that, who are starving Nick on this. He was quite robust, as much as he


could be. I think he was in a corner and he had to do something. But I


notice that the laws come together. It is a club. It is up to Nick Clegg


to say that this is wrong. Lord Rennard has denied all of it. And he


was cleared by the commission that Nick Clegg setup. That is not enough


for Yasmin! The women you are coming out now are disappointed and saying


they want an apology. I don't think women make these things up because


they haven't got enough washing-up to do. It is very hard to take


npower. I wasn't suggesting that. -- to take on power. There was a great


deal of theory that this chap had got away with it and he seems to be


coming back into the fold. -- there was a great deal of anger. Bridget


Harris is saying that she doesn't want to be part of a party that


allows this go on. The Liberal Democrats have seven female MPs and


while they carry on treating women in this way, they are unlikely to


get more. It puts of women going into public life and this -- and we


need more of them. This is a disaster. The quote from Bridget


Harris is, this is a classic Lib Dem farce. Well, she should know! It is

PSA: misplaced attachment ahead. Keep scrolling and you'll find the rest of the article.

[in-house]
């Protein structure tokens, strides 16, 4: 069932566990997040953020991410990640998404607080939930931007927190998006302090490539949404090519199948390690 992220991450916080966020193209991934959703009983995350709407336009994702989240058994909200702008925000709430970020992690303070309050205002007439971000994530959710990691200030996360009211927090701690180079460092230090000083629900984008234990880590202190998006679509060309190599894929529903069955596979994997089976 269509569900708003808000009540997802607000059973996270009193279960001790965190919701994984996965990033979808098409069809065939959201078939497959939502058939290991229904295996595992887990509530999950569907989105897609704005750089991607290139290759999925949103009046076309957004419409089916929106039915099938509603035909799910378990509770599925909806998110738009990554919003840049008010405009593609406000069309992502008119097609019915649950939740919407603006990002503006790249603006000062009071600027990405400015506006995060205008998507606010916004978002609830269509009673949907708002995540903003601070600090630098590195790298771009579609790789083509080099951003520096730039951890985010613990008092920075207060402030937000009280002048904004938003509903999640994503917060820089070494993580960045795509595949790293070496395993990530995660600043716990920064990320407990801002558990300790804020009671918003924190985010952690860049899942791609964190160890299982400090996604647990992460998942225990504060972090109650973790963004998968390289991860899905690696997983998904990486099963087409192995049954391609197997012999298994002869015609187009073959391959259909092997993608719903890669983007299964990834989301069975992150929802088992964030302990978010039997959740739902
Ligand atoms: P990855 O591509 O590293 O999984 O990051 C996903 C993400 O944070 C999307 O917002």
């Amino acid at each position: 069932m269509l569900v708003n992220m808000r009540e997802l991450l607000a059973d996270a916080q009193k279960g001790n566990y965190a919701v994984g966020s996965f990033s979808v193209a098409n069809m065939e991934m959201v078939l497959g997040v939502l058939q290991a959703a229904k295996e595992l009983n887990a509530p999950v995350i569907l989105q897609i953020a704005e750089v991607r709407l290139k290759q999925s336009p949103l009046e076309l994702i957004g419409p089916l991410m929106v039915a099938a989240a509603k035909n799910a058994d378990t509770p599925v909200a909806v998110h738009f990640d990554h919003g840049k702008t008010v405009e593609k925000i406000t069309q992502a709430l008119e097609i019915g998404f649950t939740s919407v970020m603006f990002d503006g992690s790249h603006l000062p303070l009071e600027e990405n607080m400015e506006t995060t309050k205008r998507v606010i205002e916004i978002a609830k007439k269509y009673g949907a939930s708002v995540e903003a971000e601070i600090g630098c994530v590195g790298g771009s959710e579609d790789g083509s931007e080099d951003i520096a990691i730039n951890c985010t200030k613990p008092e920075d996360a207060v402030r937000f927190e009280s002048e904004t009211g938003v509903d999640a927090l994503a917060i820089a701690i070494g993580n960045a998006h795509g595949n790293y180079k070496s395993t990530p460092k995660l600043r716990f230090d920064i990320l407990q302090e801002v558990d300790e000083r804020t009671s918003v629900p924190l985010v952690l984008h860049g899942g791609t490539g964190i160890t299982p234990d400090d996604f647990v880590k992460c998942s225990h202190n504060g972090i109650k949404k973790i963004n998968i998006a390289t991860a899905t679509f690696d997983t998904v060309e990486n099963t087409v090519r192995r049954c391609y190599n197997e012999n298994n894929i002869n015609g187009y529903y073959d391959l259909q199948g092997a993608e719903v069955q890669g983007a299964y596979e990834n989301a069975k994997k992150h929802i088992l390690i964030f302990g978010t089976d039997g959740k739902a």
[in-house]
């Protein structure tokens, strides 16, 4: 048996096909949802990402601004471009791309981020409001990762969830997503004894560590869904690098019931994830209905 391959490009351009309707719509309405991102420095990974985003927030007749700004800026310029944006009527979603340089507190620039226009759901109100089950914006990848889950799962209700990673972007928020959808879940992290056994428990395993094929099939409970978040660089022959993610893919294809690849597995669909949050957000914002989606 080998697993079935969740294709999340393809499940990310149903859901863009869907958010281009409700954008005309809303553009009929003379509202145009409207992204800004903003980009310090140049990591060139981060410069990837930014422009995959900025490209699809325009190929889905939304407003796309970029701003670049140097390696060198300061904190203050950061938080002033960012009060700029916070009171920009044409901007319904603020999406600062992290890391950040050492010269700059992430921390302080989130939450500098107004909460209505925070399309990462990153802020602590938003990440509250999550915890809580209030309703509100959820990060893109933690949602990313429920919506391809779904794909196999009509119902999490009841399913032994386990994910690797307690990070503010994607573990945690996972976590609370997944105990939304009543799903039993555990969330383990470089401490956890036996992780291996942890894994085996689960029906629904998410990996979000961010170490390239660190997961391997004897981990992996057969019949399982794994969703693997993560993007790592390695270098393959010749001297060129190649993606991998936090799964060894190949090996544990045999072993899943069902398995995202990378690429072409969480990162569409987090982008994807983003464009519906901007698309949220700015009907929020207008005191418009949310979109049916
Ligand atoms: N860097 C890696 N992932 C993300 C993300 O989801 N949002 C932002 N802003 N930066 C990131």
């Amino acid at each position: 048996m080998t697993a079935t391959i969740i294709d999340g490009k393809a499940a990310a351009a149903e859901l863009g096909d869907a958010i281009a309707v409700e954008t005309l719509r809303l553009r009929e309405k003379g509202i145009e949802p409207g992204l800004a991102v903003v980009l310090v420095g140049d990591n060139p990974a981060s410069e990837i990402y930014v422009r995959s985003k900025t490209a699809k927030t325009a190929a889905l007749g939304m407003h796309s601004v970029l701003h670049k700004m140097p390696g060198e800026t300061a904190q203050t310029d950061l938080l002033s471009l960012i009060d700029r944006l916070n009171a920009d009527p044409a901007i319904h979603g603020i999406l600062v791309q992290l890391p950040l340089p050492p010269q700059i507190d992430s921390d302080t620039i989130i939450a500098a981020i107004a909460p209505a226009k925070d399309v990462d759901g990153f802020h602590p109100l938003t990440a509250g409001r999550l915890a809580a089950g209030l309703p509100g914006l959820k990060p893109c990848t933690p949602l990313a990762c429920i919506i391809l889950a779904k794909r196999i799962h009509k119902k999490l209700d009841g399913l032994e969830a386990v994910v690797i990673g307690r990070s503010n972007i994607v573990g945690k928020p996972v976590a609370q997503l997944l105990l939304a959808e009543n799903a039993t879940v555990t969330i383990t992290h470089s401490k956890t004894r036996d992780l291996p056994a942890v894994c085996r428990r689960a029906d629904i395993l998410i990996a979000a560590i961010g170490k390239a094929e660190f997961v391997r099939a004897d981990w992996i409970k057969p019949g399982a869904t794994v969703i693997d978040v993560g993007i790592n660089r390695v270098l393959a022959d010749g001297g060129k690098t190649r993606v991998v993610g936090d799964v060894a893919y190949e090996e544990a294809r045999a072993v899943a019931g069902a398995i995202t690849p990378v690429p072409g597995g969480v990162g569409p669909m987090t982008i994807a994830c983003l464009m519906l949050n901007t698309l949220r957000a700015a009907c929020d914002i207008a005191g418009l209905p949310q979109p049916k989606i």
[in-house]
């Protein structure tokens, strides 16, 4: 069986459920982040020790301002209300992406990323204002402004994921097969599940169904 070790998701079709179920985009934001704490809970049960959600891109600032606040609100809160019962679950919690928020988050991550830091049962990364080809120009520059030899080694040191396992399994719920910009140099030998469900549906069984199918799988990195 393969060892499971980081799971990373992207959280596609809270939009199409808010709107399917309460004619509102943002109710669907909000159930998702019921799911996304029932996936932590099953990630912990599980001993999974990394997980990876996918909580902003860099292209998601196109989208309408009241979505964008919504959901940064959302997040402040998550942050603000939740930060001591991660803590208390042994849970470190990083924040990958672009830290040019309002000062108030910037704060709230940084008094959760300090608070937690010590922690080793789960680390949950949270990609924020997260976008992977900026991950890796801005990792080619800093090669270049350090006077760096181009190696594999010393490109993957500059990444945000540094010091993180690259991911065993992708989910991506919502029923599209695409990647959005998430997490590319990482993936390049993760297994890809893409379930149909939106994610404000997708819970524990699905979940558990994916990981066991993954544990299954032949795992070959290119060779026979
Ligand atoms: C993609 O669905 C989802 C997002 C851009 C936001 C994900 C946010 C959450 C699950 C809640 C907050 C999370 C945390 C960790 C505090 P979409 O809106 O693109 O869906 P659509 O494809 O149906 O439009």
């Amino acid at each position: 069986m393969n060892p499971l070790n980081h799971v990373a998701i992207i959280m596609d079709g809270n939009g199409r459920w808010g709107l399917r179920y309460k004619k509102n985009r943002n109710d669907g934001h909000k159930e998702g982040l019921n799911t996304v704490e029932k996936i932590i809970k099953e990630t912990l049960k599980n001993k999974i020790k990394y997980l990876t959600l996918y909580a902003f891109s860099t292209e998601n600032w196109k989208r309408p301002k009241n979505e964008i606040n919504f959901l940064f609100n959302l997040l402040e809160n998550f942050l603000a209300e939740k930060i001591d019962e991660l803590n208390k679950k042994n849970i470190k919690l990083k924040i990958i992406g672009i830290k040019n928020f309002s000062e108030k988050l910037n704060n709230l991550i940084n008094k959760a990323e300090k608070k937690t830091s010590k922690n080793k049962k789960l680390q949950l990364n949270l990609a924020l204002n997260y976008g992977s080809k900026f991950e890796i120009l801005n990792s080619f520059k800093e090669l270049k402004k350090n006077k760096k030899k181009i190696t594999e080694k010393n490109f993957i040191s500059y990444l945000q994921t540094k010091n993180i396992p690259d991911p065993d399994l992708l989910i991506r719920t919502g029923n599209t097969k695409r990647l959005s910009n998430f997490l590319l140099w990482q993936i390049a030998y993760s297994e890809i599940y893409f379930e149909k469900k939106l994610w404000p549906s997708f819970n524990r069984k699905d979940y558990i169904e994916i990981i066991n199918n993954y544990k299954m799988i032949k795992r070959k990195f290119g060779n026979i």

tough on Nick Clegg as well. It is tough, but this is when... He often


becomes Nick Clegg, I can be very authorities -- very authoritative.


This is time for him to do it. It shows him in a bad light unfairly.


These are not his values. It was Nick Clegg who said that they would


make the commission look into it, and the problem is that if you let


the commission direct and they come up with a decision that you do not


like, you are in trouble. It is like Cameron and 11 as an enquiry. It


seems like the easiest political enquiry -- the easiest political


decision to leave it to an enquiry, but you should make them yourselves


-- make your decisions yourselves. Whatever the actuality, there is the


perception that these women are making complaints, even if they did


not happen, these are the perceptions. Perceptions are very


important. There was enough evidence that bad things were going on. As a


leader, he should have said that should not be going on. Just to


repeat that any allegations have been strenuously denied.


Onto the Sunday Times. The headline, Queen and child star to


job share. Eleanor, the subheading merge staff teams to begin this


week. -- Queen and Charles to job share. They are basically saying


that the Queen is finding longwall travel exhausting. Prince Charles